a hearty sunburst
heroism to inspire
dignity to admire
With the immediate horror of the Great Eastern Japan Earthquake and tsunami 10 days past, more and more stories are surfacing about the incredible heroism and dignity of Japanese people.
There is the story of the so-called Fukushima 50, volunteers working 24/7 in darkness to restart the cooling system at the damaged nuclear plant. 15 minutes in, 45 minutes out, these heroes know they are exposed to potentially fatal doses of radiation, yet endure. “Please continue to live well,” one volunteer told his wife. “I can’t be home for some time.”
There is the story of a 71 year-old man who had been caring for his 69 year-old wife of 40 years crippled with a joint disease, unable to walk on her own. Within seconds tsunami waters reached his chest. He supported his wife who had clung to a table for 15 hours, suffering through the night’s freezing cold, and finding superhuman strength to save the woman he loved. When the sun rose and the waters had receded he was able to leave his house and scream for help to neighbors.
There is the story of a 16-year old grandson trapped with his 80-year old grandmother 9 days inside their kitchen in Miyagi Prefecture, until finally he could climb out of the debris and call for rescue workers. By that time, his body temperature had fallen to 28 degrees centigrade yet he kept on fighting with an indomitable Japanese spirit.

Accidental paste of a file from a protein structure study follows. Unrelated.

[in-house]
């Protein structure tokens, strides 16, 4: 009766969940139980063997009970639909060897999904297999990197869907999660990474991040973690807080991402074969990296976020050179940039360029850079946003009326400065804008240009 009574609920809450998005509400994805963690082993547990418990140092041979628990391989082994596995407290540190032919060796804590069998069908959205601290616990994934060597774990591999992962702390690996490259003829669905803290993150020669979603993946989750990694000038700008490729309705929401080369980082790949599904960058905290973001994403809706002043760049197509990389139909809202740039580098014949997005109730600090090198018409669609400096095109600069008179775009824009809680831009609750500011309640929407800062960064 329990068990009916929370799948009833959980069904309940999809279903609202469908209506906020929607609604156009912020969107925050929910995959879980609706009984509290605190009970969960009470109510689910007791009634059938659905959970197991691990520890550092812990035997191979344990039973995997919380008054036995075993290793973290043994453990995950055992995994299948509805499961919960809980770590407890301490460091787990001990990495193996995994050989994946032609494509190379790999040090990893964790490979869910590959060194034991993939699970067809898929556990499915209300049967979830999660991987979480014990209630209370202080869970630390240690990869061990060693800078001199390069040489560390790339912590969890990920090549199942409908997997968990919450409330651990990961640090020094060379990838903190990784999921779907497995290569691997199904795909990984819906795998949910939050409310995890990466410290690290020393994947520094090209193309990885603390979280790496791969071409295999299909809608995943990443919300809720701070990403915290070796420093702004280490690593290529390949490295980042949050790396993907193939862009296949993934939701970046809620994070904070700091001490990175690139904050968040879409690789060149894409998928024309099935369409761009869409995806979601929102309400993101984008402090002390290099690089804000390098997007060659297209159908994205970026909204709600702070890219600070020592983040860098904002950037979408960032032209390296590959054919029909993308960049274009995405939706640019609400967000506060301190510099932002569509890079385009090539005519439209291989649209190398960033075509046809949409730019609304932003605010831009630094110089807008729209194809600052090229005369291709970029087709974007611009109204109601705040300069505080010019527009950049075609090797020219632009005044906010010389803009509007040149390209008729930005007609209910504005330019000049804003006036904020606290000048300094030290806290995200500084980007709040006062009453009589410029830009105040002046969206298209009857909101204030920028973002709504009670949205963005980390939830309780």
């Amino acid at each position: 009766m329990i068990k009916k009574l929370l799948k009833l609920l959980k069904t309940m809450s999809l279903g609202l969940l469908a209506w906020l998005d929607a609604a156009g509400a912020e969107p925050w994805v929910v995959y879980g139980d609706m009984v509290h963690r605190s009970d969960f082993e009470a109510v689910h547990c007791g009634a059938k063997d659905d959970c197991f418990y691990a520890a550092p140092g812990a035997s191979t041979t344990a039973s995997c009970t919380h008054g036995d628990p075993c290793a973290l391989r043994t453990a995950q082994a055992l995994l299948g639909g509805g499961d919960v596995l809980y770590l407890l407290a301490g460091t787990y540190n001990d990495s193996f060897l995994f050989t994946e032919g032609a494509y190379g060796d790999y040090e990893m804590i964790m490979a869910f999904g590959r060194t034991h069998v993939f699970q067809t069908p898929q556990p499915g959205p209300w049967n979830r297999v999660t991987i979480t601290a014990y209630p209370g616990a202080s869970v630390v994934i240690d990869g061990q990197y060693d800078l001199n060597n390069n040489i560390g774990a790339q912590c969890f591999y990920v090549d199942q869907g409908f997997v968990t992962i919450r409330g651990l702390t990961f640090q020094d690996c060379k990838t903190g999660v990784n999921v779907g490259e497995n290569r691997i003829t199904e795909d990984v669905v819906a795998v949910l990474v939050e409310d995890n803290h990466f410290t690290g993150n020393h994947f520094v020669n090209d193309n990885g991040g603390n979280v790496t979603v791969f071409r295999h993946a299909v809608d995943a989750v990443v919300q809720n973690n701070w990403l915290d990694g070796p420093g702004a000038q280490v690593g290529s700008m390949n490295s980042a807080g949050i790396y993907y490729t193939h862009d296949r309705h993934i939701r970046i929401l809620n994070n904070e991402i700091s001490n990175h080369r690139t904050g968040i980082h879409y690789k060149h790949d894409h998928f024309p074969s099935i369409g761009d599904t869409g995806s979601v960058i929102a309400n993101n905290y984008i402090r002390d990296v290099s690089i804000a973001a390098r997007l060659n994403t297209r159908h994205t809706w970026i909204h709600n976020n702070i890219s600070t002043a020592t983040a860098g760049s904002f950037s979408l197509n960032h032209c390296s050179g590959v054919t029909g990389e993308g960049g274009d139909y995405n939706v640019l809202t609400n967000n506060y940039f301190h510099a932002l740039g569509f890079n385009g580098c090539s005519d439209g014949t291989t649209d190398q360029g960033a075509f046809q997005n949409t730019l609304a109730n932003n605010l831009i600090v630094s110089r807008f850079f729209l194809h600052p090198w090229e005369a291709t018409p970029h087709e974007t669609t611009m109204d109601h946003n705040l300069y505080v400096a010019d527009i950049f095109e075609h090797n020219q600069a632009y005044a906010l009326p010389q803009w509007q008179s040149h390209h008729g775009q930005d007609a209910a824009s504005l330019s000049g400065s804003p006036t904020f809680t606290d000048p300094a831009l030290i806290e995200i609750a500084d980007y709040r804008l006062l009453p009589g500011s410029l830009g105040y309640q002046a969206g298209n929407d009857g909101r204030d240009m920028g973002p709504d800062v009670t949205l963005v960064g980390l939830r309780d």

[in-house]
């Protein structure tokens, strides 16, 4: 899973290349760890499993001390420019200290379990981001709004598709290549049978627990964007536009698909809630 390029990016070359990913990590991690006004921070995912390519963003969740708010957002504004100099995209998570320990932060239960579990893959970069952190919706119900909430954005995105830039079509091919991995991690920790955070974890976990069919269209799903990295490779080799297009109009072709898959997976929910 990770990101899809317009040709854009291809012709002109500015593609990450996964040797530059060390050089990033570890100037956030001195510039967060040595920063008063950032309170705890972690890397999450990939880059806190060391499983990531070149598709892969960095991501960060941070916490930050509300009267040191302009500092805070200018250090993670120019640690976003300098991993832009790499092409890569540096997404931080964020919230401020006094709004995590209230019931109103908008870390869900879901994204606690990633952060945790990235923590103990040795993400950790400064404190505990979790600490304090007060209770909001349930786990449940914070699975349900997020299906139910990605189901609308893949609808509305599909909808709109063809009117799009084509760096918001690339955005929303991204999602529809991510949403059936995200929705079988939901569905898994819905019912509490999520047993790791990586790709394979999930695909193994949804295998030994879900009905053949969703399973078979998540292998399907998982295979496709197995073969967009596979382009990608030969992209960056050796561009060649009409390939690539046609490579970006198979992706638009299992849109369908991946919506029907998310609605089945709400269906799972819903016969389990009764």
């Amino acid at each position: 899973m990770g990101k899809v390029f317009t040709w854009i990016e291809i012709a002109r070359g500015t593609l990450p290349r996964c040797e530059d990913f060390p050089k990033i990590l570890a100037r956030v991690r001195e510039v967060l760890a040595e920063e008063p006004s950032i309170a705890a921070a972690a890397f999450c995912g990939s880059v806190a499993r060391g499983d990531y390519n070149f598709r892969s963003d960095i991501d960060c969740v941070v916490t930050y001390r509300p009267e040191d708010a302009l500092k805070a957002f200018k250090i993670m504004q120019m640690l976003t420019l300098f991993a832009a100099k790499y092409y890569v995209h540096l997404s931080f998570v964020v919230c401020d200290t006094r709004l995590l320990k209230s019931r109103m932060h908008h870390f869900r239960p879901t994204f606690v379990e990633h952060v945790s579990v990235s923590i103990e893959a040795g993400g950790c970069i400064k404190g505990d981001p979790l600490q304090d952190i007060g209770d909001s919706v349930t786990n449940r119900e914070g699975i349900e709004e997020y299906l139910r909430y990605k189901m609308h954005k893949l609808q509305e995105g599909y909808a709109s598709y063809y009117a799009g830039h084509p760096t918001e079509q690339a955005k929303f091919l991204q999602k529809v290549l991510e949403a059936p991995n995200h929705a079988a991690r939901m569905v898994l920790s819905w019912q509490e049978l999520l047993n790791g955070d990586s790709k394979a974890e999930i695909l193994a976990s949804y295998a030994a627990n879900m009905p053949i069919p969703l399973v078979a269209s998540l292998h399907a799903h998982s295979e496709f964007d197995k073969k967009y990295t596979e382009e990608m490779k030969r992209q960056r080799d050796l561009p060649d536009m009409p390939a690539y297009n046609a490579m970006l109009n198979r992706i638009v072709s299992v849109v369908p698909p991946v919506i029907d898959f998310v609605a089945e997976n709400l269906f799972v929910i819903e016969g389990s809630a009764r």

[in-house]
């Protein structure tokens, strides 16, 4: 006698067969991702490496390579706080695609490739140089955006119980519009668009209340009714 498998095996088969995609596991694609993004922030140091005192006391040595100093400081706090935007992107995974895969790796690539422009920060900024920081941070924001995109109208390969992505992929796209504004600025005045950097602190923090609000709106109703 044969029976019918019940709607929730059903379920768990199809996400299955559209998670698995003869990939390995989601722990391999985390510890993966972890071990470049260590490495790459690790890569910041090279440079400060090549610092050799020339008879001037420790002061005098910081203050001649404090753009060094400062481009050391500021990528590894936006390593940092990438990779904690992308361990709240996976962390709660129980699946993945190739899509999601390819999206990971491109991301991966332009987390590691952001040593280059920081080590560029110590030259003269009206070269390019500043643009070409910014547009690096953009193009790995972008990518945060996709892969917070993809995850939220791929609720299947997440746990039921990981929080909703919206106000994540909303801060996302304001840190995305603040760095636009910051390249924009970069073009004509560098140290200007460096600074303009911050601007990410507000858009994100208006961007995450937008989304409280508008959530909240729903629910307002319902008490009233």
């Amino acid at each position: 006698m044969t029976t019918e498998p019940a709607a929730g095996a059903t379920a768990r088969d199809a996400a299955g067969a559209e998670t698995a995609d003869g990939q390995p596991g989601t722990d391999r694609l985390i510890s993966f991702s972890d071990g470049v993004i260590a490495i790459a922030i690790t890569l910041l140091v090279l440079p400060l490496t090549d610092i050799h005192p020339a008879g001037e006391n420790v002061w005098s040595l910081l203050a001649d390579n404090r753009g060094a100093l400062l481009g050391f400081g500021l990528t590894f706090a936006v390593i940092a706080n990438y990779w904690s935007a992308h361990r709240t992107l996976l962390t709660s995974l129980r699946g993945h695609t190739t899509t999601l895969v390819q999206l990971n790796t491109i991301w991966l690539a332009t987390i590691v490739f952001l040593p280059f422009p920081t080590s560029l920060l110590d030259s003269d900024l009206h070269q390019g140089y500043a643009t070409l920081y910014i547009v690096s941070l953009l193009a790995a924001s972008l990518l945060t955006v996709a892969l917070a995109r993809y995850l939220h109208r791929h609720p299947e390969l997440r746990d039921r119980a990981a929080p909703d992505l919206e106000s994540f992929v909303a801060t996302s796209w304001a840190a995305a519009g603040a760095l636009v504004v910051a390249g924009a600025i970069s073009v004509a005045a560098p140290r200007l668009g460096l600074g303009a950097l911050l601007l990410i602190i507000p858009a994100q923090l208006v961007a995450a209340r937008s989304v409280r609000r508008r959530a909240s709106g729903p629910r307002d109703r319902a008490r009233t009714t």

162 Chinese interns were working at seafood processing companies in Miyagi Prefecture on March 11. All of them are safe and are returning to their home country. When the tsunami struck, Sato Mitsuro, commissioner of the Sato Fisheries Corporation, led 20 of the Chinese interns training in his company to safety on higher grounds. He then returned to search for his wife and daughter and was swept away by the tsunami rage.
Sato-san’s self-sacrifice validates an entire life span. It answers the oft-raised question: Why are we here? What is our purpose? His nobleness and that of others during this crisis distinguishes the human condition.
Japan has suffered a devastation unprecedented since the war, a ravaging 9.0 magnitude killer striking across most of eastern Japan, and estimated to be 1,000 times more powerful than the 1995 Great Hanshin-Awaji Earthquake that killed 6,500 people in Kobe.
As in Kobe, the Japanese people have come together to support one another with incredible dignity and calm. There has been no looting. There is great unity of spirit, solidarity, an all-for-one, one-for-all caring attitude.
The smart cars, the dazzling electronics, the delectable sushi restaurants in virtually every city around the world—these are all showcase Japanese exports.
But Japan’s greatest export is what we are now witnessing: The nobleness of the Japanese spirit.
All the best,
Warren J. Devalier
©2011 Warren J. Devalier